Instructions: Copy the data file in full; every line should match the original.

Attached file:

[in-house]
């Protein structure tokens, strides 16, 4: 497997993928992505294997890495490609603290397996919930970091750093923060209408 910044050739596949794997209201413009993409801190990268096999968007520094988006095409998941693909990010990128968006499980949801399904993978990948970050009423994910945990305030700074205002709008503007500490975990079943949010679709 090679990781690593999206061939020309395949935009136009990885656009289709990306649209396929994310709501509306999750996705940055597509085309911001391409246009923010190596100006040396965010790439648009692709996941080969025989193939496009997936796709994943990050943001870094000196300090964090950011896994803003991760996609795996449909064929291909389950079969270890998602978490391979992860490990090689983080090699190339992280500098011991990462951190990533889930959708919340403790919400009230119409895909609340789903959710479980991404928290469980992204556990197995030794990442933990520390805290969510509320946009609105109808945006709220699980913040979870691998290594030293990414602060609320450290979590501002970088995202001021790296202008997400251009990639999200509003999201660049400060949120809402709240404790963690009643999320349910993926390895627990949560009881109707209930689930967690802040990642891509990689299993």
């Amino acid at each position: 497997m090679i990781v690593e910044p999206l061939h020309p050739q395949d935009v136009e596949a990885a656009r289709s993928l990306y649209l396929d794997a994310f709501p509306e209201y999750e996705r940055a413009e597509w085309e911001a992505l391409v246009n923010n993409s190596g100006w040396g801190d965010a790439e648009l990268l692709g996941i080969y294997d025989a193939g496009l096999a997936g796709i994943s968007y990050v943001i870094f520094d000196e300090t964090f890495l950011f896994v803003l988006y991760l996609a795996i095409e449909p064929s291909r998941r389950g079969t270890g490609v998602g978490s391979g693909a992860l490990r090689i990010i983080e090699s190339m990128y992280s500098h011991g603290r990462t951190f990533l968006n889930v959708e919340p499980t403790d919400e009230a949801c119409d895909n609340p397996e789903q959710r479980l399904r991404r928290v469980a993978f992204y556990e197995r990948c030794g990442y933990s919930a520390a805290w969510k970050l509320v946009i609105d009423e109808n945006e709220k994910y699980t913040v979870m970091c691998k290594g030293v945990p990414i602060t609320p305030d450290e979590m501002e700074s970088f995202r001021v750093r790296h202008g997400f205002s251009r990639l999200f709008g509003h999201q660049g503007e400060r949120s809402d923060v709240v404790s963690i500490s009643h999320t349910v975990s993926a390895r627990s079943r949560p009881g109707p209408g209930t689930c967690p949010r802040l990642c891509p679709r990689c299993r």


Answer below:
[in-house]
């Protein structure tokens, strides 16, 4: 497997993928992505294997890495490609603290397996919930970091750093923060209408 910044050739596949794997209201413009993409801190990268096999968007520094988006095409998941693909990010990128968006499980949801399904993978990948970050009423994910945990305030700074205002709008503007500490975990079943949010679709 090679990781690593999206061939020309395949935009136009990885656009289709990306649209396929994310709501509306999750996705940055597509085309911001391409246009923010190596100006040396965010790439648009692709996941080969025989193939496009997936796709994943990050943001870094000196300090964090950011896994803003991760996609795996449909064929291909389950079969270890998602978490391979992860490990090689983080090699190339992280500098011991990462951190990533889930959708919340403790919400009230119409895909609340789903959710479980991404928290469980992204556990197995030794990442933990520390805290969510509320946009609105109808945006709220699980913040979870691998290594030293990414602060609320450290979590501002970088995202001021790296202008997400251009990639999200509003999201660049400060949120809402709240404790963690009643999320349910993926390895627990949560009881109707209930689930967690802040990642891509990689299993």
């Amino acid at each position: 497997m090679i990781v690593e910044p999206l061939h020309p050739q395949d935009v136009e596949a990885a656009r289709s993928l990306y649209l396929d794997a994310f709501p509306e209201y999750e996705r940055a413009e597509w085309e911001a992505l391409v246009n923010n993409s190596g100006w040396g801190d965010a790439e648009l990268l692709g996941i080969y294997d025989a193939g496009l096999a997936g796709i994943s968007y990050v943001i870094f520094d000196e300090t964090f890495l950011f896994v803003l988006y991760l996609a795996i095409e449909p064929s291909r998941r389950g079969t270890g490609v998602g978490s391979g693909a992860l490990r090689i990010i983080e090699s190339m990128y992280s500098h011991g603290r990462t951190f990533l968006n889930v959708e919340p499980t403790d919400e009230a949801c119409d895909n609340p397996e789903q959710r479980l399904r991404r928290v469980a993978f992204y556990e197995r990948c030794g990442y933990s919930a520390a805290w969510k970050l509320v946009i609105d009423e109808n945006e709220k994910y699980t913040v979870m970091c691998k290594g030293v945990p990414i602060t609320p305030d450290e979590m501002e700074s970088f995202r001021v750093r790296h202008g997400f205002s251009r990639l999200f709008g509003h999201q660049g503007e400060r949120s809402d923060v709240v404790s963690i500490s009643h999320t349910v975990s993926a390895r627990s079943r949560p009881g109707p209408g209930t689930c967690p949010r802040l990642c891509p679709r990689c299993r």